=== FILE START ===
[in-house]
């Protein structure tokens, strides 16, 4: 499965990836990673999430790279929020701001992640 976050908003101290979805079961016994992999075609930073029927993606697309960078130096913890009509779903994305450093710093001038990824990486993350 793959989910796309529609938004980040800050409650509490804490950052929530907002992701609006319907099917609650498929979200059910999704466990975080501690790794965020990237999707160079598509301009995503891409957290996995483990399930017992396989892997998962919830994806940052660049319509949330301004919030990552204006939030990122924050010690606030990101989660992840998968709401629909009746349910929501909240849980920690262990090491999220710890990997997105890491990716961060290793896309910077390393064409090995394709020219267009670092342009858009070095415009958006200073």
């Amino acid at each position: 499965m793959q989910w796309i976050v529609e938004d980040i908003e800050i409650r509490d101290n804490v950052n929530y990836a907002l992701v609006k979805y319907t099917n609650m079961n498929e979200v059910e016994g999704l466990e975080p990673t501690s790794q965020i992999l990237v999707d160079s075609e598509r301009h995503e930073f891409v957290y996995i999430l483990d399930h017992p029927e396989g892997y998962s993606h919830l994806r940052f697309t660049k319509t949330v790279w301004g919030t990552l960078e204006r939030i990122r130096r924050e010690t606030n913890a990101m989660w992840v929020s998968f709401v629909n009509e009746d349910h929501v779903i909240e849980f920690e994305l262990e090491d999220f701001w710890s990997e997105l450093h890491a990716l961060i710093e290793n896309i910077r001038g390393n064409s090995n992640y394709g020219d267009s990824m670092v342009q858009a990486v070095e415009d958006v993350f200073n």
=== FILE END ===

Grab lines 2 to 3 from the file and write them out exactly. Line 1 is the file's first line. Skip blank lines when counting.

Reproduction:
């Protein structure tokens, strides 16, 4: 499965990836990673999430790279929020701001992640 976050908003101290979805079961016994992999075609930073029927993606697309960078130096913890009509779903994305450093710093001038990824990486993350 793959989910796309529609938004980040800050409650509490804490950052929530907002992701609006319907099917609650498929979200059910999704466990975080501690790794965020990237999707160079598509301009995503891409957290996995483990399930017992396989892997998962919830994806940052660049319509949330301004919030990552204006939030990122924050010690606030990101989660992840998968709401629909009746349910929501909240849980920690262990090491999220710890990997997105890491990716961060290793896309910077390393064409090995394709020219267009670092342009858009070095415009958006200073």
């Amino acid at each position: 499965m793959q989910w796309i976050v529609e938004d980040i908003e800050i409650r509490d101290n804490v950052n929530y990836a907002l992701v609006k979805y319907t099917n609650m079961n498929e979200v059910e016994g999704l466990e975080p990673t501690s790794q965020i992999l990237v999707d160079s075609e598509r301009h995503e930073f891409v957290y996995i999430l483990d399930h017992p029927e396989g892997y998962s993606h919830l994806r940052f697309t660049k319509t949330v790279w301004g919030t990552l960078e204006r939030i990122r130096r924050e010690t606030n913890a990101m989660w992840v929020s998968f709401v629909n009509e009746d349910h929501v779903i909240e849980f920690e994305l262990e090491d999220f701001w710890s990997e997105l450093h890491a990716l961060i710093e290793n896309i910077r001038g390393n064409s090995n992640y394709g020219d267009s990824m670092v342009q858009a990486v070095e415009d958006v993350f200073n």